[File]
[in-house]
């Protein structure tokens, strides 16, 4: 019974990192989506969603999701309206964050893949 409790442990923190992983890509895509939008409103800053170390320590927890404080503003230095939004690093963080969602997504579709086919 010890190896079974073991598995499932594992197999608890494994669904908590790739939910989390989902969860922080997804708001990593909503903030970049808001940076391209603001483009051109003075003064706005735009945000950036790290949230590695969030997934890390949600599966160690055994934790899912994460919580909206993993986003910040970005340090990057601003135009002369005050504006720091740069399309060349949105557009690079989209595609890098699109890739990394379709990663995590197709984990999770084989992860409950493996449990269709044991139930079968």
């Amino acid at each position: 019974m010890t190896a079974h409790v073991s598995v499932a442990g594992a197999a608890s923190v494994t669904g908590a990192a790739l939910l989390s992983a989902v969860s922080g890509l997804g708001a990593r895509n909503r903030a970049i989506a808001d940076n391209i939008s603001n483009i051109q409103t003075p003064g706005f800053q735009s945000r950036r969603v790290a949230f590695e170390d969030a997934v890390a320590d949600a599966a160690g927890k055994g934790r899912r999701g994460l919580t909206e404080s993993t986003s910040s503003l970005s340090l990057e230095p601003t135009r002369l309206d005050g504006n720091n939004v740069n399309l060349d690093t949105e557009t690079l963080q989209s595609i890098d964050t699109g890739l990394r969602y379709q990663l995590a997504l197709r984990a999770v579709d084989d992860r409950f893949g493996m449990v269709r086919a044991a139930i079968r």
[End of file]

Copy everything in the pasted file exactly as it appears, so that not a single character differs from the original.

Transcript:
[in-house]
């Protein structure tokens, strides 16, 4: 019974990192989506969603999701309206964050893949 409790442990923190992983890509895509939008409103800053170390320590927890404080503003230095939004690093963080969602997504579709086919 010890190896079974073991598995499932594992197999608890494994669904908590790739939910989390989902969860922080997804708001990593909503903030970049808001940076391209603001483009051109003075003064706005735009945000950036790290949230590695969030997934890390949600599966160690055994934790899912994460919580909206993993986003910040970005340090990057601003135009002369005050504006720091740069399309060349949105557009690079989209595609890098699109890739990394379709990663995590197709984990999770084989992860409950493996449990269709044991139930079968």
């Amino acid at each position: 019974m010890t190896a079974h409790v073991s598995v499932a442990g594992a197999a608890s923190v494994t669904g908590a990192a790739l939910l989390s992983a989902v969860s922080g890509l997804g708001a990593r895509n909503r903030a970049i989506a808001d940076n391209i939008s603001n483009i051109q409103t003075p003064g706005f800053q735009s945000r950036r969603v790290a949230f590695e170390d969030a997934v890390a320590d949600a599966a160690g927890k055994g934790r899912r999701g994460l919580t909206e404080s993993t986003s910040s503003l970005s340090l990057e230095p601003t135009r002369l309206d005050g504006n720091n939004v740069n399309l060349d690093t949105e557009t690079l963080q989209s595609i890098d964050t699109g890739l990394r969602y379709q990663l995590a997504l197709r984990a999770v579709d084989d992860r409950f893949g493996m449990v269709r086919a044991a139930i079968r």